Online engagement event set to encourage Girls into Geoscience
Young female and nonbinary people across the UK and Ireland are being encouraged to consider a career in geoscience with a virtual event day in June.
The Girls into Geoscience initiative, now in its seventh year of operation, aims to introduce young female students in the later stages of high school (S5 and S6 in Scotland, GCSE to A-Level in the rest of the UK and Transition Year to Leaving Certificate in Ireland) to study and pursue a career in the scientifically diverse field of geoscience.
Geoscience is the study of Earth’s past, present, and future. It incorporates a wide range of expertise from across the sciences to help develop our understanding of Earth’s complex intersecting biological, hydrological, geological and ecological systems.
Girls into Geoscience was launched in 2014 at the University of Plymouth, expanding to include the universities across the UK and Ireland. This year’s events will be held online on 28th and 29th June 2021.
The Girls into Geoscience events bring together women from industry, government bodies, academia and high schools in order to highlight and promote geoscience and its potential as a valuable subject and career for women to pursue. Geoscience is rarely offered as a subject in its own right in schools across the UK but aspects of geoscience are taught in mainstream subjects such as chemistry, biology, geography and physics.
This year’s event, like last year’s, will be held online due to the continuing COVID-19 pandemic, which offers new opportunities to expand the diversity of speakers along with the number of attendees.
Girls signing up to take part this year can look forward to a varied selection of speakers talking about their careers in the geosciences. A series of question and answer panels will cover topics including life in the field, careers, and University life. Attendees can also choose from a host of virtual fieldtrips, from the Himalayas to Skye, and workshops looking at Peruvian glaciers, natural hazards, microfossils, climate change and forensic geology.
Dr Amanda Owen, lecturer in sedimentology at the School of Geographical and Earth Sciences, helped organise the University of Glasgow’s involvement in previous events. She is part of the event’s organising committee with GiG teams from University of Plymouth, Aberystwyth University, University of Leeds and the iCRAG centre in Ireland.
Dr Owen said: “We were thrilled to have more than 200 girls take part in last year’s event, even though it was entirely online. It shows that young women across the UK are already curious about careers in geoscience, and it’s great that taking the event into the virtual world actually allowed us to reach many more girls than we would have been able to with any of our previous physical events.”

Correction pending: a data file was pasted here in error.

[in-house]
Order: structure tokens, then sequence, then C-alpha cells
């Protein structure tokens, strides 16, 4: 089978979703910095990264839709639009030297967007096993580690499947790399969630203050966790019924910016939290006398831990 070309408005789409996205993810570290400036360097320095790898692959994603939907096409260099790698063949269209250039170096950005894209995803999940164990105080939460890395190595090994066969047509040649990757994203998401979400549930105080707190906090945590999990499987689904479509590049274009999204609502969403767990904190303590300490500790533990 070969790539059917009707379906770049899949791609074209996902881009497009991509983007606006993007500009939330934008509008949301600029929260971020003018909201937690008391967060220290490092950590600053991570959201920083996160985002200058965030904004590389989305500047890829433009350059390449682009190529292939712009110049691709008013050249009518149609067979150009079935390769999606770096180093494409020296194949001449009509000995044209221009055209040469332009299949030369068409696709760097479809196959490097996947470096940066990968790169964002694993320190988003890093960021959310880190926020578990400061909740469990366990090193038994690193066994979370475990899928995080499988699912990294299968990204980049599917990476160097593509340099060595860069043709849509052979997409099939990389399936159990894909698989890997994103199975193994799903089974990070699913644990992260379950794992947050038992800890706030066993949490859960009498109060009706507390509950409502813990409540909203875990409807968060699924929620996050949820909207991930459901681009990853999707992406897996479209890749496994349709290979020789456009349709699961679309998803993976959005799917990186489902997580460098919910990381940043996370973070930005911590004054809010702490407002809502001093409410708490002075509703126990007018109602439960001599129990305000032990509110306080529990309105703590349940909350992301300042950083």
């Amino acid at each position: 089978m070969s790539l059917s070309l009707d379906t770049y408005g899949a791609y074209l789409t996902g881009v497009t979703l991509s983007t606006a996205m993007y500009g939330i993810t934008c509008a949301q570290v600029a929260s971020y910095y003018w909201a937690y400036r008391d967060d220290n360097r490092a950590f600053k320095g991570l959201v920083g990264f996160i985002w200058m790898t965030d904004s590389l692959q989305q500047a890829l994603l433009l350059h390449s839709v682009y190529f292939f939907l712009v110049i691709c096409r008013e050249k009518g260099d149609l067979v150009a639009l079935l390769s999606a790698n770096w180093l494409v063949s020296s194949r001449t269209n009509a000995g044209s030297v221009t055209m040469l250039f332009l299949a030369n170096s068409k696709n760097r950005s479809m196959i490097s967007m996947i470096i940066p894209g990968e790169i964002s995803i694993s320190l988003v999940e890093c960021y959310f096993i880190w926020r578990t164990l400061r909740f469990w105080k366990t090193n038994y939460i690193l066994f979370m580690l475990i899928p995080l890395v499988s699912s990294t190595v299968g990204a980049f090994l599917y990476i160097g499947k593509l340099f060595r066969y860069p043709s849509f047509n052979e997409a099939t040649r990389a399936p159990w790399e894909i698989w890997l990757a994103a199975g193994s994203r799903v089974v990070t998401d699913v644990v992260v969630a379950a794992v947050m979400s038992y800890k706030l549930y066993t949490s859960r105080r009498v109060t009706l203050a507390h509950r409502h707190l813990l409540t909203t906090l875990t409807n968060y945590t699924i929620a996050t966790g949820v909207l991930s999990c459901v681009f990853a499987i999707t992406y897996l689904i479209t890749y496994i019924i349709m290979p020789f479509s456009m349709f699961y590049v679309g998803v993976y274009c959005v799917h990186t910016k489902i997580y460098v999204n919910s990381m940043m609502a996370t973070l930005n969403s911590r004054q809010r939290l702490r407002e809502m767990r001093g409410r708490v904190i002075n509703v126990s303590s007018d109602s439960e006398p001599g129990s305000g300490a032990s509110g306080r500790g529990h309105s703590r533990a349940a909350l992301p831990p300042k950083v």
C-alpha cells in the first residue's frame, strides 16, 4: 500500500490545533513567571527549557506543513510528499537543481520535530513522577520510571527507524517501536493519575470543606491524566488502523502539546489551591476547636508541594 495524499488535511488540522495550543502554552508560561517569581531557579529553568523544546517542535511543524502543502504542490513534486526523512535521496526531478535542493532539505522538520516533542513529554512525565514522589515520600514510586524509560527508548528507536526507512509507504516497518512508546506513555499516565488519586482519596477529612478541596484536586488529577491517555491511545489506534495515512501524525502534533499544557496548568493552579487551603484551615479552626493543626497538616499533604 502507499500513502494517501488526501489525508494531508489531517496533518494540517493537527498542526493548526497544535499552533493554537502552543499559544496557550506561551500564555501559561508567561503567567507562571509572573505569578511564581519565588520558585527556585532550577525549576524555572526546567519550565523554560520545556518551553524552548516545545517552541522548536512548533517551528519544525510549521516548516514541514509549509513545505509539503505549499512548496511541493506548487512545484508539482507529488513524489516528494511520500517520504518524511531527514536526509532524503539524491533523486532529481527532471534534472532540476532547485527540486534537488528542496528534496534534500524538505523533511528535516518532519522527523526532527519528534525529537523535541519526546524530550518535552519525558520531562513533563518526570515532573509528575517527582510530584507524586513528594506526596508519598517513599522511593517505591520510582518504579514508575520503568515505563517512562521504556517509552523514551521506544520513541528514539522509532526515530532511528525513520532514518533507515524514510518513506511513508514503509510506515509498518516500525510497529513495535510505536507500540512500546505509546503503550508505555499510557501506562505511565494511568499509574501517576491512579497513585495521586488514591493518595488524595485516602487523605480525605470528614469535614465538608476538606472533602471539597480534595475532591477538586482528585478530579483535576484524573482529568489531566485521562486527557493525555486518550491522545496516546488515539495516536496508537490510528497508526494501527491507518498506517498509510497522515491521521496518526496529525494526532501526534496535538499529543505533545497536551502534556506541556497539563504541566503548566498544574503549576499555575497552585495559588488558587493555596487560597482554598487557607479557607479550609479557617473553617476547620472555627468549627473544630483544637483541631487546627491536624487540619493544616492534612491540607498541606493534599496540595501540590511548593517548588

Dr Jodie Fisher and Dr Sarah Boulton from the University of Plymouth, and co-founders of Girls into Geoscience, said: “As our planet continues to experience the effects of climate change in the coming decades, the field of geoscience is set to become even more important. Geoscientists will play a vital role in helping us monitor, mitigate and adapt to the changes we’re already beginning to see around the world.”
Elspeth Wallace, Education and Public Engagement Officer at iCRAG centre, Ireland added: “Anyone can be a geoscientist, regardless of gender, ethnicity or disability. A key part of Girls into Geoscience is showing participants that the field of geoscience can be a balanced, safe place in which everyone is welcome. The brilliant line up of our role models from a diverse range of areas really goes to show that no matter what area of geoscience you’re interested in, there’s a place for you.”
Dr Marie Busfield from Aberystwyth University said: “Geoscience is such a diverse and important subject, combining so many different elements of chemistry, physics, biology, environmental science, geography and geology, and with a vital role in looking after the future of our planet. I’m so excited to join our ever-growing GiG network again this year to offer an incredible and free programme of talks, workshops, panels and field trips by amazing leaders in the field to showcase what the fascinating world of geoscience is all about!”
This year the team has expanded to include the University of Leeds who will be involved with the event for the first time. Dr Tracy Aze, of the School of Earth and Environment, said: “We are delighted to be joining the incredibly successful Girls Into Geoscience initiative as the new ‘GiG North’ chapter. The project has already inspired so many young people to get more involved geosciences, so we are very excited to provide a presence in the north of England to help foster this further. This year we are joining the virtual event team and we look forward to running campus-based event in future years.”
Girls into Geoscience will shortly be releasing their new website which will provide much more information about the event. The website release will be announced on social media in the coming weeks.
More information on Girls into Geoscience at the University of Glasgow can be found here.
First published: 1 June 2021